But sliding towards summer
There is an energy
A hope,
In the air.

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Ode to Dandelions

30 Mar

I saw these dandelions (Scientific nameTaraxacum) on a walk. As I said the Latin name, the rhythm of O Tannebaum popped into my head. A new song was born.

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Taraxacum, Taraxacum,
How yellow are thy petals.
Taraxacum, Taraxacum,
How lovely are thy petals.
Your leaves are green and edible
Your roots grow deep – incredible!
Taraxacum, Taraxacum,
How yellow are thy petals.

Taraxacum, Taraxacum,
How yellow are thy petals.
Taraxacum, Taraxacum,
How yellow are thy petals.
You’re often called a noxious weed
Your seeds fly far – that’s guaranteed!
Taraxacum, Taraxacum,
How yellow are thy petals.

Taraxacum, Taraxacum,
How yellow are thy petals.
Taraxacum, Taraxacum,
How yellow are thy petals.
Kids turn you into crowns and chains
Then return home covered in stains!
Taraxacum, Taraxacum,
How yellow are thy petals.

Senior moments

28 Mar

At 53, I was the youngest of the three women who met for lunch yesterday. We meet a couple of times a year for lunch and it is always a fun time for catching up but yesterday’s get together could have been a stanza from Billy Collins’ poem “Forgetfulness”.

“Wait,” I interrupted at one point. “When did they get a divorce?” About 10 years ago apparently. Did I forget that, or did I never know? I have no idea.

The whole meal was punctuated with expressions of forgetfulness.

“It’s on the tip of my tongue.”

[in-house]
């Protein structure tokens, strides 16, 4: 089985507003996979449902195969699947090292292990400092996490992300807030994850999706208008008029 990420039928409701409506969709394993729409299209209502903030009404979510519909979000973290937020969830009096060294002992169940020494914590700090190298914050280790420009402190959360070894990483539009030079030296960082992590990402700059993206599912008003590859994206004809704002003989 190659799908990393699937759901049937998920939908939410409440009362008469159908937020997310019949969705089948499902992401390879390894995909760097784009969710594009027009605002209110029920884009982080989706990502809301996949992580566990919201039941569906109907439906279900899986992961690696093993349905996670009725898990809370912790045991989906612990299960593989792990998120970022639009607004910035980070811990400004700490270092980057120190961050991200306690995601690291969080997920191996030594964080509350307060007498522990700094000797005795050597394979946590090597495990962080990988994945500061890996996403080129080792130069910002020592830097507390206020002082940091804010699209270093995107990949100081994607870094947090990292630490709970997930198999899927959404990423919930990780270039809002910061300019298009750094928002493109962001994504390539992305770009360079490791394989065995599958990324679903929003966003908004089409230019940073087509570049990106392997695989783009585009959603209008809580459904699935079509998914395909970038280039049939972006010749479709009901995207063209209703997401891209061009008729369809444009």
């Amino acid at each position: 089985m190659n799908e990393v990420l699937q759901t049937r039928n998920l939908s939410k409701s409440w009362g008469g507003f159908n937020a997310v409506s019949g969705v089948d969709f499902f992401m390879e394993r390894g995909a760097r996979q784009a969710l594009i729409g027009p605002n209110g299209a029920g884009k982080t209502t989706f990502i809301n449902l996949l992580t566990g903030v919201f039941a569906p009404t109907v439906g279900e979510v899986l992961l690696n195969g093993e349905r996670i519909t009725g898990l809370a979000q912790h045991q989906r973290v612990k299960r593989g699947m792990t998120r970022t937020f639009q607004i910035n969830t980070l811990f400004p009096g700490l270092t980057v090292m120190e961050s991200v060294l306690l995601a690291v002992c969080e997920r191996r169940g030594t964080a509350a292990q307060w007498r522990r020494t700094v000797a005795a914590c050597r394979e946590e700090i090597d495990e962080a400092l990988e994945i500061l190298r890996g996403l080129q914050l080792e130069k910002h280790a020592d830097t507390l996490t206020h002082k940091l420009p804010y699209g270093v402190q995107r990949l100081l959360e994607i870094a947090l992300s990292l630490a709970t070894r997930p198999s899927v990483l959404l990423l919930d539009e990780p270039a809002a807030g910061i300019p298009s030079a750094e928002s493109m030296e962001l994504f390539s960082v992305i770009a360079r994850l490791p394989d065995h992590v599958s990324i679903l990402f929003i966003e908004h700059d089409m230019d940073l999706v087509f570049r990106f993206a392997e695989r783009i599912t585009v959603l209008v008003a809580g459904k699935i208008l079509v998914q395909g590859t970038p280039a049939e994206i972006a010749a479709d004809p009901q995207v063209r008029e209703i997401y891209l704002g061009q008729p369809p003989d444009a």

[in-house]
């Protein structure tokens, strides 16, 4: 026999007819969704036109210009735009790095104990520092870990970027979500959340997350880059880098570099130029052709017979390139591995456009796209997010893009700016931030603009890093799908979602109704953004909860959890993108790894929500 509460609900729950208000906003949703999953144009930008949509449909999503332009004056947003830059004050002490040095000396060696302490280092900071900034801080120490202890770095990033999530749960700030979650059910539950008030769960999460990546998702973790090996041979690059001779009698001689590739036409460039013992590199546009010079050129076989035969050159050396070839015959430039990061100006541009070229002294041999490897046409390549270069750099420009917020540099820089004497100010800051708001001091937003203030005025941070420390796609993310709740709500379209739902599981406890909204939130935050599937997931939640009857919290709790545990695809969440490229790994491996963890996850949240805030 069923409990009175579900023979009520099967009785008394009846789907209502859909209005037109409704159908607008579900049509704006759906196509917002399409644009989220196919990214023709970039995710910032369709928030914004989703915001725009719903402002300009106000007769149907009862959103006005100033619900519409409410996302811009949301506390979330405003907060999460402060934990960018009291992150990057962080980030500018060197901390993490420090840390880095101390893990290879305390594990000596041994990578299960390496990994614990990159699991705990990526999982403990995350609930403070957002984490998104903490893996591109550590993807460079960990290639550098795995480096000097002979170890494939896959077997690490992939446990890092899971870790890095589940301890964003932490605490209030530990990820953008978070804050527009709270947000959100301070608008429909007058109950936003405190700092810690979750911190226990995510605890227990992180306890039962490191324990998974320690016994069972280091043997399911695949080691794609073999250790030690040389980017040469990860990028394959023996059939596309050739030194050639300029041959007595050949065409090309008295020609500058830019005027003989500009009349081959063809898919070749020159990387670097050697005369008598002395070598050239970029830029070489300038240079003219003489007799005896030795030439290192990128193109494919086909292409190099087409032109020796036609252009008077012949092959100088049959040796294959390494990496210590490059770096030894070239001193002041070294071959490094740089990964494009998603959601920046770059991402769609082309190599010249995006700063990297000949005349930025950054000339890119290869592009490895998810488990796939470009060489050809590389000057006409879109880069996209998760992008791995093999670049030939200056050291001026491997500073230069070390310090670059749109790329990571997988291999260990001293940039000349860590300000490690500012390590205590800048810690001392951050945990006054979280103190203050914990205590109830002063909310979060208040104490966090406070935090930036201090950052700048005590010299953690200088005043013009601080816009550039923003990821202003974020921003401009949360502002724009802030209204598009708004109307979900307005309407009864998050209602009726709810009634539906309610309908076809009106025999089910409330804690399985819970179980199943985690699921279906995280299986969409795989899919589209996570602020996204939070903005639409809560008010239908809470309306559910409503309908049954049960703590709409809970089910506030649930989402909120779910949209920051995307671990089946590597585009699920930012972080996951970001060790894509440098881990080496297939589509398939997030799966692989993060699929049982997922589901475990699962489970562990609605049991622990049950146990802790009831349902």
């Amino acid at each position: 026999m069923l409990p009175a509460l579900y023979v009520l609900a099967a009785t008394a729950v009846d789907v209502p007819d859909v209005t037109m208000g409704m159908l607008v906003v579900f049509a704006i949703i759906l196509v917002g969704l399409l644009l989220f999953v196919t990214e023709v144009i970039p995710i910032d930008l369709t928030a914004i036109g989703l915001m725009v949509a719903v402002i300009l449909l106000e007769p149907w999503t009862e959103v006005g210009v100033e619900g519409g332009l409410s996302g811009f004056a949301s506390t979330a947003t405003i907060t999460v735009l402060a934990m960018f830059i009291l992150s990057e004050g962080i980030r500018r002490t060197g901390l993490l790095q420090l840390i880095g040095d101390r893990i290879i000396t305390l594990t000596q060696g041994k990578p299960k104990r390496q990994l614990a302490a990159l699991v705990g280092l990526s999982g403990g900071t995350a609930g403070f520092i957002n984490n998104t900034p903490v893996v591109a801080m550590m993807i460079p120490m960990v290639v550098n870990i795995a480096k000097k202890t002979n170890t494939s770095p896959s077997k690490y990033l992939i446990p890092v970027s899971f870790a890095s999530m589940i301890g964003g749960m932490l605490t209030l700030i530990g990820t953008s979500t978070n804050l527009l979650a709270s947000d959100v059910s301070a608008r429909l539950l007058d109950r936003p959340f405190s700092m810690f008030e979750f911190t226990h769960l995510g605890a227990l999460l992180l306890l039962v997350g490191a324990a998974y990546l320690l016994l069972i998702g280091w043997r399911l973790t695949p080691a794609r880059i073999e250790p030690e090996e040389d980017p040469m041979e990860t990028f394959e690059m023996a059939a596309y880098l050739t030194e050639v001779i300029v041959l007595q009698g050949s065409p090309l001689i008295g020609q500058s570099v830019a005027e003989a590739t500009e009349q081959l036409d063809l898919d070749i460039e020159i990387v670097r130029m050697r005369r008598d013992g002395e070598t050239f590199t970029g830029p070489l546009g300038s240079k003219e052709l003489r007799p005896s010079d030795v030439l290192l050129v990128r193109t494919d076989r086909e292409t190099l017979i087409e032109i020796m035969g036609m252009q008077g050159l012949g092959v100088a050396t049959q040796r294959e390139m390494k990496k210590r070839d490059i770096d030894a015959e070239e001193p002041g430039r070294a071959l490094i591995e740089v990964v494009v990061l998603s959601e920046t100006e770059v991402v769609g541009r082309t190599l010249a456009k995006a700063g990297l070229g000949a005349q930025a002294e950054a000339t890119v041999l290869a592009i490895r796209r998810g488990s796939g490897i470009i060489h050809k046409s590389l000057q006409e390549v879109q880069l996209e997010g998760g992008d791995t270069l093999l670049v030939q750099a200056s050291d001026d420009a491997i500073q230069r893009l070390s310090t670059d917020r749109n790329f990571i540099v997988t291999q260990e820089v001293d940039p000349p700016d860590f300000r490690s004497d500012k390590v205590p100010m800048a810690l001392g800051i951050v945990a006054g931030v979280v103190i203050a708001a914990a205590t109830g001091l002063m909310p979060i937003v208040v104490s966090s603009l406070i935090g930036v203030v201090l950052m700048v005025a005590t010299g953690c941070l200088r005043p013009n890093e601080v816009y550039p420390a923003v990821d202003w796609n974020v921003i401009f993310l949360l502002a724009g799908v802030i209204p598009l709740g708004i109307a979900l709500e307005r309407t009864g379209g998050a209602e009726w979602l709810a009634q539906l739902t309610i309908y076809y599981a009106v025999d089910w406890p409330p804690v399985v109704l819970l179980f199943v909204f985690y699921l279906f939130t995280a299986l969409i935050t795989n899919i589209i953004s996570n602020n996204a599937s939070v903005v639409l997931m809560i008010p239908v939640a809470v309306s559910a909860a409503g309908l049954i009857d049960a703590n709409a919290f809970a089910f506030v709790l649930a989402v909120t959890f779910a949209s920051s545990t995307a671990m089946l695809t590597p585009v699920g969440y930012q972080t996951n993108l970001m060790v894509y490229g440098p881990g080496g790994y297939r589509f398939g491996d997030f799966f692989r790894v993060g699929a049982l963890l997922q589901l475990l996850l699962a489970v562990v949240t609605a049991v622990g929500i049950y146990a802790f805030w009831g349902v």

“I don’t remember the name…”

“Oh, what’s that word?”

“It just slipped my mind,”

“My mind just went blank. What was I saying?”

What will we have to talk about when we are all in our 80s and 90s? I have no idea.

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Spring Break

26 Mar

Spring Break is
staying up late Sunday night
and waking up
Monday morning
after the dog
whose needs must be met.

Spring Break is
a cup of coffee followed by
a pot of tea
left of the burner
to stay warm all day.

Spring Break is
watching the neighbors
climb into cars,
walk to the bus stop,
going to work
while you stay home.

Spring Break is
joy at the graded papers
left at school
so I can read and knit
and walk the dog
to my own drummer.

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Voices in the Air

23 Mar

downloadI picked up an advanced readers copy of Naomi Shihab Nye’s Voices in the Air when I was at the ALA Midwinter Conference in Denver. I’ve been reading it at school, during independent reading time. Lovely poems reflecting on a variety of  artists, writers, poets, historical figures, and ordinary people.

I heard her speak a number of years ago at a conference. She was wonderfully dynamic and gave us advice I have tried to follow: write three lines everyday.

Imagine my delight when, Sunday night, I was listening to On Being on the radio and Naomi Shihab Nye was the guest. She read and talked about her poetry and her view of the world. Here are some of the bits I gleaned from the program.

  1. You are living in a poem.
  2. Very rarely do you hear anyone say they write things down and feel worse.
  3. Talking about poetry is also talking about how we move through the world.
  4. You have to write things down as they come to you.
  5. When you write things down, you find out what you notice.
  6. You listen to yourself when you go back and look at what you wrote.
  7. Consider reading your children awake when they get older.

If you read nothing else today, read Naomi Shihab Nye’s poem, “Kindness”.

 

Ogden Nash in my kitchen

19 Mar

One of the poems my dad recited was “Reflections On Ice-Breaking” by Ogden Nash.

Candy
Is Dandy
But liquor
Is quicker.

It wasn’t until I was older that I really understood what sort of ice-breaking Mr. Nash meant.